Kyle Dunn’s paintings glow like embers, and thus I first saw them through the gallery window, warming yet another disappointing evening. Context is everything – if we Zürchers are longing for a hot orange sunset, the saturated colour through the window in The Santa Anas, 2021, augurs ill; the work is named after the winds that carry fire through tinder-dry California.
Each work, whether on board or carved into foam, is constructed like elaborate marquetry, complete with knots of impossible perspective. There’s action in every image and I’m captivated by two hanging on opposite sides of the gallery. In The Pact, 2020, two naked figures have landed from on high, face down on a pavement, toppling a tray of fruit in their fall. Twin car headlights approach round the distant corner; the scattered peaches, pears and plums are plump and so are the victims’ buttocks. In The Fool, 2021, a man and diminutive dog prance across the picture, an ochre sky behind them. Between the doggy state of grace one pair shares, the joint suicide of the other and the climate, we’re going to hell.
Dunn’s blank faces and uneasy leisure poses build on John Currin’s portraiture. Currin’s figures often teeter on a psychological knife-edge that you can’t disregard, even if you don’t want to be implicated in the invasive scrutiny of his subjects. Here, that’s not the case. Dunn’s figures are inscrutable; their inner dramas remain private, even if the consequences are public. Therefore, though they are – and they are – specific, personal figures, these are also allegorical narratives in which motivation is opaque and open to interpretation. Dunn provides the narrative ingredients, a sublime surface and brewing intensity.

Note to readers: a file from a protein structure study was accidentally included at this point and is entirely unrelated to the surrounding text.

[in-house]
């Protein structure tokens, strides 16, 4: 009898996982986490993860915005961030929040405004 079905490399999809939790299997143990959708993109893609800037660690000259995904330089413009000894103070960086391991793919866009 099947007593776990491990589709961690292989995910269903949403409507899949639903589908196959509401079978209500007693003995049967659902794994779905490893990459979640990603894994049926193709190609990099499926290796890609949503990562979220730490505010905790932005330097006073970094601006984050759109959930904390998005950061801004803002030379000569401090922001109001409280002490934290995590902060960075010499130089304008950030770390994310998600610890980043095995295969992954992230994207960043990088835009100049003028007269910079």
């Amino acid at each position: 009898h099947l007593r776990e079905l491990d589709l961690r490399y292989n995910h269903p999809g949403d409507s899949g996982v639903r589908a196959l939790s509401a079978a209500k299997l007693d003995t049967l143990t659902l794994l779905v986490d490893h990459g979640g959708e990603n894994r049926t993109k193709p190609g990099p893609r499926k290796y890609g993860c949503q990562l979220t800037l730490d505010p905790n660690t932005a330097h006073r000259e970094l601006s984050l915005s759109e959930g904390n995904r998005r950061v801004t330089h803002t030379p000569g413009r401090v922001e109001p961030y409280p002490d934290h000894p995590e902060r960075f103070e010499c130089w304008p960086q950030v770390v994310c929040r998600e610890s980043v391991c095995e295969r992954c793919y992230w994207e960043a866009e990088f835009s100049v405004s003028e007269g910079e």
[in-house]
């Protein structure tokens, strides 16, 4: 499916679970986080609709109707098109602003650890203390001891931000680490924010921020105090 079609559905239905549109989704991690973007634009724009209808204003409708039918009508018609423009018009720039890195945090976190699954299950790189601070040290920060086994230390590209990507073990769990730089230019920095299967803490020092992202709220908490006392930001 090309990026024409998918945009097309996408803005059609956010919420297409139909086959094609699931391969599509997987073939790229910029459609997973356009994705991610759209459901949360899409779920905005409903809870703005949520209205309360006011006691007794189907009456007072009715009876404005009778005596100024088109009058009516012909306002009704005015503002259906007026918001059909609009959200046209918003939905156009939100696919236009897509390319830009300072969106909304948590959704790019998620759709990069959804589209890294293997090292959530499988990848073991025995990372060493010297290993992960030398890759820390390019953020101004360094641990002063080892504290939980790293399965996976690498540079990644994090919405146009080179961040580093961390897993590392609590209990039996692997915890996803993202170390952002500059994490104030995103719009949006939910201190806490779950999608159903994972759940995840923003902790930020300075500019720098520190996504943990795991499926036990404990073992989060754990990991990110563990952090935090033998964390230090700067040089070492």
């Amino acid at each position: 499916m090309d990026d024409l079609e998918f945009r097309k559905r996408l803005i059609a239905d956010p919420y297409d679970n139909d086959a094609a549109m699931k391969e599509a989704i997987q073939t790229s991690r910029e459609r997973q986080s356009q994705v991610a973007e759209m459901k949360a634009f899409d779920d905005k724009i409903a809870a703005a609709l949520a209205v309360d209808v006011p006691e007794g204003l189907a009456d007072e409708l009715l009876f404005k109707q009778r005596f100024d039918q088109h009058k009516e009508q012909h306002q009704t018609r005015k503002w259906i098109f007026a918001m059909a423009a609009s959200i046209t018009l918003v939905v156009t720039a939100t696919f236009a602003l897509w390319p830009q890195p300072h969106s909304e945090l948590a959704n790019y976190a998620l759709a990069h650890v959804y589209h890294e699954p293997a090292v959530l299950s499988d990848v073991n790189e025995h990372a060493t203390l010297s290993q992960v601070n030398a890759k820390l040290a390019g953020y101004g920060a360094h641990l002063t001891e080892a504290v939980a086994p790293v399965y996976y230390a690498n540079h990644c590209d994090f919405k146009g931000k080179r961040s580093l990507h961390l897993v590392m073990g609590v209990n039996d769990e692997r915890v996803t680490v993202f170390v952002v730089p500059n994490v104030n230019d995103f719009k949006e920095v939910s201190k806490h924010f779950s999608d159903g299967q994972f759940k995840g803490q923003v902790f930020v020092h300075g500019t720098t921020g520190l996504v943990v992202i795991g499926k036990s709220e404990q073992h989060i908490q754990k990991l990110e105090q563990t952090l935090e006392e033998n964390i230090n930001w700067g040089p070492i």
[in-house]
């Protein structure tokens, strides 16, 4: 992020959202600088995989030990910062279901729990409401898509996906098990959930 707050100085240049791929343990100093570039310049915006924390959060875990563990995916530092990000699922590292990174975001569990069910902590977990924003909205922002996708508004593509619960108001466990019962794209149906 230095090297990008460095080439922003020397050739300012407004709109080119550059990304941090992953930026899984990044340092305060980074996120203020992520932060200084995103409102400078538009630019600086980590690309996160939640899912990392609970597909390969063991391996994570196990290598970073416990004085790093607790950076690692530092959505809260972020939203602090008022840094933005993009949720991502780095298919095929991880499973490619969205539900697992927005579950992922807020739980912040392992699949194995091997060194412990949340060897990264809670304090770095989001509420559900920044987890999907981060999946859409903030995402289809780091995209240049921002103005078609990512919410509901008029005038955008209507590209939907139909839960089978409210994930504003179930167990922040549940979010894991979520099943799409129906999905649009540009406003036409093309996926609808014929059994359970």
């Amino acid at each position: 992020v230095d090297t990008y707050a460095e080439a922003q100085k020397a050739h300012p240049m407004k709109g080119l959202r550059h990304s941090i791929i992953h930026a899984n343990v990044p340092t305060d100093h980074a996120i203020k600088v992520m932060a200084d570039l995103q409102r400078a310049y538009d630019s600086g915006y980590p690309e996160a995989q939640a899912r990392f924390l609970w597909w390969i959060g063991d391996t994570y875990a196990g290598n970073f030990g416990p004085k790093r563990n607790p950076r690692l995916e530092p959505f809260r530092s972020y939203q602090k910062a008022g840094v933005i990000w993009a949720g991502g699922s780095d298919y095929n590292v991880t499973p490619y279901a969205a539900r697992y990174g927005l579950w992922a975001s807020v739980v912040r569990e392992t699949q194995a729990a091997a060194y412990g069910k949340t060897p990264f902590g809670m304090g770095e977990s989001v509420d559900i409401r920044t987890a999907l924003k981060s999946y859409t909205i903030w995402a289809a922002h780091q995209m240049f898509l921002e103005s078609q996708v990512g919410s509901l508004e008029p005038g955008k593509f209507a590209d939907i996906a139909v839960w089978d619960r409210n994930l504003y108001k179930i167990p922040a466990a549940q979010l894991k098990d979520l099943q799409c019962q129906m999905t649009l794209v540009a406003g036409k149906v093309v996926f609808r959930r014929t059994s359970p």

Kyle Dunn, The Fool, Galerie Maria Bernheim, Rämistrasse 31
11 June–24 July and by appointment until 23 August 2021
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